4 myths about dealing with conflict in the dental practice

June 21, 2016

Dentists require a team of staff members to serve the needs of the patient. When everyone is busy, working together, there is room for conflict to arise.

Dentists require a team of staff members to serve the needs of the patient. When everyone is busy, working together, there is room for conflict to arise.

This article will look at how to avoid inadvertently creating conflict, common myths about interpersonal problems and ways to resolve issues when they inevitably arise.

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It doesn't really hurt the team.

You're partially right, a little conflict is part of life and the price we pay for interacting as a human race. However, major and prolonged conflicts have a significant and negative impact on how the team functions and interacts with the customers. But don't be too cavalier: what may seem like small problems to you may mean a lot to the staff who work for you. Although you are busy with managing patient care and running the practice, understanding the challenges your team members face and how they deal with and resolve conflict externally is important for the health and vitality of your practice. A practice mired in conflict is neither a place that patients will return to for care nor a place that will attract top talent.

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Your office manager provides sufficient leadership.

It is true that there are many outstanding office managers and other de facto practice leaders who step in to handle situations when problems arise. However, as the provider, you are still the leader and are therefore looked upon regarding professional conduct. Never forget that everyone's eyes are on you, taking cues from your behavior on how they should behave in your practice. Where you lead, they will follow.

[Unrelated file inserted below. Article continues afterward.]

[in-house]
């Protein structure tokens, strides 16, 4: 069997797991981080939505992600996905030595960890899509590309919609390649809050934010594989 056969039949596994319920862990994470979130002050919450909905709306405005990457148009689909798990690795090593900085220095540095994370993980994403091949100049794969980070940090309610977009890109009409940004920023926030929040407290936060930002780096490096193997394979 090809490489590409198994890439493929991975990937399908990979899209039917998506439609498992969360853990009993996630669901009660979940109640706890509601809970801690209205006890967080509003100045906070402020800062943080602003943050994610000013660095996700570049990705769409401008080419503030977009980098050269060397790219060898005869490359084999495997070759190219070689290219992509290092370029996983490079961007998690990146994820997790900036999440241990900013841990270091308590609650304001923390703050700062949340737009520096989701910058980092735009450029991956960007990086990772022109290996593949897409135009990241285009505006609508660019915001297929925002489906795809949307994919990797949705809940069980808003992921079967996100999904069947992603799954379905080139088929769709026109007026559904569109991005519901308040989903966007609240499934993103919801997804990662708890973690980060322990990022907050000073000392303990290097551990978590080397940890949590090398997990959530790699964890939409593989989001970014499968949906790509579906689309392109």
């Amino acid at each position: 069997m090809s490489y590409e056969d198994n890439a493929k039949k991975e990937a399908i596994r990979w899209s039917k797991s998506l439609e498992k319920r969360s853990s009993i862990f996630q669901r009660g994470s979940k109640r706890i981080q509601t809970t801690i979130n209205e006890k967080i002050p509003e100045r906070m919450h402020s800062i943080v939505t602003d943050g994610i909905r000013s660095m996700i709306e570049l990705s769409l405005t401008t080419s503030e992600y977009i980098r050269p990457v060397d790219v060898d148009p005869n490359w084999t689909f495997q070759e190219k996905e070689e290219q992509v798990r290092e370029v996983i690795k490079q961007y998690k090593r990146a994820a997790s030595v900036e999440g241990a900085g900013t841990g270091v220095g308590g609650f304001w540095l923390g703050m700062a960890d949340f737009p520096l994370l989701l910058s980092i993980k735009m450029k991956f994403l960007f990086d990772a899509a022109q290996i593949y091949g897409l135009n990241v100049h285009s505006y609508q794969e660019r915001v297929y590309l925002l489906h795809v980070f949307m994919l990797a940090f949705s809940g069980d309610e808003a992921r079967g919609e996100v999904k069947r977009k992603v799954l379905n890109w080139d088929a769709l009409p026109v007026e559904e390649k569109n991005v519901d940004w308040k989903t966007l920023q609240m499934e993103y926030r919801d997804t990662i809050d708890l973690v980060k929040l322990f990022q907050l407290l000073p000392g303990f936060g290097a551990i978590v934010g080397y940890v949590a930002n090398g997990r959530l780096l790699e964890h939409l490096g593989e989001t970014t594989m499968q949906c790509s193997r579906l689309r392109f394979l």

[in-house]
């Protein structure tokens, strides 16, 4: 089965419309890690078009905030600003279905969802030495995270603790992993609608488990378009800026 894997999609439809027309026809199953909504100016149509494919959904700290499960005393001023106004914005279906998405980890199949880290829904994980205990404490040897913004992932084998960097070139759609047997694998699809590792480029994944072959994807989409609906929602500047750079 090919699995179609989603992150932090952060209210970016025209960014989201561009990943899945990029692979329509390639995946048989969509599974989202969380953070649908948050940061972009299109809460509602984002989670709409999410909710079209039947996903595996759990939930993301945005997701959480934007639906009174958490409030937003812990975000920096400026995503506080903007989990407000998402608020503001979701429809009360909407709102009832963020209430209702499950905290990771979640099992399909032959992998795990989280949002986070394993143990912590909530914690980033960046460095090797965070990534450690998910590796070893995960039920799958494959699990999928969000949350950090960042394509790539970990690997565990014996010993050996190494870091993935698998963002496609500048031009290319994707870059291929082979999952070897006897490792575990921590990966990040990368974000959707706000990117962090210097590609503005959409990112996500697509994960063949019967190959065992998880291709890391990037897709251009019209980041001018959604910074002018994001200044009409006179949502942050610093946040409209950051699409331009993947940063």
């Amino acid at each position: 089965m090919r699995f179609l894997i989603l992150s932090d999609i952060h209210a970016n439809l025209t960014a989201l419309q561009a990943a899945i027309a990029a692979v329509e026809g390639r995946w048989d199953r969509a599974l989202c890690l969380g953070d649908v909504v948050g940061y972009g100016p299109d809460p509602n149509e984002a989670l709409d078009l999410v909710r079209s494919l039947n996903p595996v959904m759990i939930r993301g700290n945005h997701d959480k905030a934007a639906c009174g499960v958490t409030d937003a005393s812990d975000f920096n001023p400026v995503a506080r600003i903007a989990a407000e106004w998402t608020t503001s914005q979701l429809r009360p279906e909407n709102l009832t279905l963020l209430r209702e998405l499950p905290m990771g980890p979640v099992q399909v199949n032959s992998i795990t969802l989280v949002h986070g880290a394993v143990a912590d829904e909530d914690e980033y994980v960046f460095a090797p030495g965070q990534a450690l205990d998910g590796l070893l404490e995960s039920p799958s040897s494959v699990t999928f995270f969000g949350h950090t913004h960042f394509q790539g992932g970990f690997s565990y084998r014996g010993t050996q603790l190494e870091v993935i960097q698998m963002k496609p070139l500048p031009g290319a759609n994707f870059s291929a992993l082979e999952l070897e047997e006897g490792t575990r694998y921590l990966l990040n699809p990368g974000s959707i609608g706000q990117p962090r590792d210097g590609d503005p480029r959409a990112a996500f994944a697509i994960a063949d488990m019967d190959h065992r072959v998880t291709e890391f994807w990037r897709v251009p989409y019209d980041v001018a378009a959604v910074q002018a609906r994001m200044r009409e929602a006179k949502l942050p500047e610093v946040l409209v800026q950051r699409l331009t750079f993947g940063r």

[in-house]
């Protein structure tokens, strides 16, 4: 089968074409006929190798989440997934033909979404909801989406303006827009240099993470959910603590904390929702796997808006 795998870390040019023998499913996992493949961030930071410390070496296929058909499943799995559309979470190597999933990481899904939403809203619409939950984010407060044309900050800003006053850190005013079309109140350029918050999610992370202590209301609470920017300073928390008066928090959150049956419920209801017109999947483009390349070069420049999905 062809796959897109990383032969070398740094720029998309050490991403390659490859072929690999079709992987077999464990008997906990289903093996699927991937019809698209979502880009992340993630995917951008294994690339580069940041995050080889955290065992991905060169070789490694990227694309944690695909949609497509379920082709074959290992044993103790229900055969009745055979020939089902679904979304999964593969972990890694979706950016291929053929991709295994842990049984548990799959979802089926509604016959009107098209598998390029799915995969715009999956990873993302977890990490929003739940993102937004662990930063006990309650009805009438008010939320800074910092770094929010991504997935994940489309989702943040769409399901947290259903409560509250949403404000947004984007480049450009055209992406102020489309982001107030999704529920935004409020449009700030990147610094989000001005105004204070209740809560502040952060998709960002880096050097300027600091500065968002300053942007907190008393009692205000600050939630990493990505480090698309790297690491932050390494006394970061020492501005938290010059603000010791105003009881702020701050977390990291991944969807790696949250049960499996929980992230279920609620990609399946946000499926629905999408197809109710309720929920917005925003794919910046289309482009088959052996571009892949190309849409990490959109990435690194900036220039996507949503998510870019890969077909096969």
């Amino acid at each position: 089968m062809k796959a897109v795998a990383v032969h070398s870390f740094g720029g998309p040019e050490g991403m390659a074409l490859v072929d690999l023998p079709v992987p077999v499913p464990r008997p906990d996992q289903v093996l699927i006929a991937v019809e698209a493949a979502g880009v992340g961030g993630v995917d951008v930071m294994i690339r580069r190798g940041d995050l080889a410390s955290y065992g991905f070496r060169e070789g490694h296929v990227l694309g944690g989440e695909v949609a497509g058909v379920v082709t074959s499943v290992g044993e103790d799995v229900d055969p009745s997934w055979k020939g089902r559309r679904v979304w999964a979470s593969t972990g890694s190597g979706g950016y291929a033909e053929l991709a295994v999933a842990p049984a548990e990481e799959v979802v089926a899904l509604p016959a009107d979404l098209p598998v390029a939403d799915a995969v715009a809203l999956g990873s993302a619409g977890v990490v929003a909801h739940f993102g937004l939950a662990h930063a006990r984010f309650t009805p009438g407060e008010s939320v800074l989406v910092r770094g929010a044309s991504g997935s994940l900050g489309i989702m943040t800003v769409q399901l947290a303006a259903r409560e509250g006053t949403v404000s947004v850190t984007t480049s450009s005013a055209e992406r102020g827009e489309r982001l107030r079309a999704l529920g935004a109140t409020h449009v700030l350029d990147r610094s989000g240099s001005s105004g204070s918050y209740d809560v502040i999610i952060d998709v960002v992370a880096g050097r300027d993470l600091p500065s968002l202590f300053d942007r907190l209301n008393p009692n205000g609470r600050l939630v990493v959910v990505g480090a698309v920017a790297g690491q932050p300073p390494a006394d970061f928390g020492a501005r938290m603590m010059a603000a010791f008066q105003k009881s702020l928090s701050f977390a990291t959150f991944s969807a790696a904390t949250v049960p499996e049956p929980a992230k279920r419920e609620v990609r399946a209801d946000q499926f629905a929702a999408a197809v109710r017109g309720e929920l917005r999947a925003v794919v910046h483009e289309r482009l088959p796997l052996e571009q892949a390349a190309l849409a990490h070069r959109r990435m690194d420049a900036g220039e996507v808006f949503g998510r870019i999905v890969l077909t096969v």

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You are not involved.

 As the leader of the organization, this is false. You set the tone for the organization and how the staff interacts with each other, industry professionals and patients. How you work with the staff individually and as a whole impact how they treat each other daily. In the worst of cases, your behavior may be inadvertently creating conflict, especially in cases of perceived power imbalances. Take a few minutes to reflect on how you interact with your team and gauge if this creates issues or inadvertent inequalities. It can be difficult to see these how these interactions may have negative consequents, especially in a busy clinical environment, but they can have a negative impact on your bottom line.  

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It will resolve itself.

 Many conflicts do resolve themselves however, if similar conflicts arise consistently or they become obtrusive to the practice or care, then it is time to take action and move the conversation into a private space. Although this may feel uncomfortable at first, addressing conflict in the workplace is key to resolving issues. If you have a conflict, try and understand both sides and get both parties together to talk it through. Find out the heart of the conflict. In many cases, small adjustments to procedure or lack of understanding or misinterpretation can be cleared up.

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Performing dentistry, leading a practice and managing a team is difficult enough without additional conflict. Create an environment with a clear escalation process, defined roles and a positive and open atmosphere are the first steps to limiting conflict. When it does arise, quickly and directly address it with the staff to preserve the team dynamic and prevent long term issues from forming.

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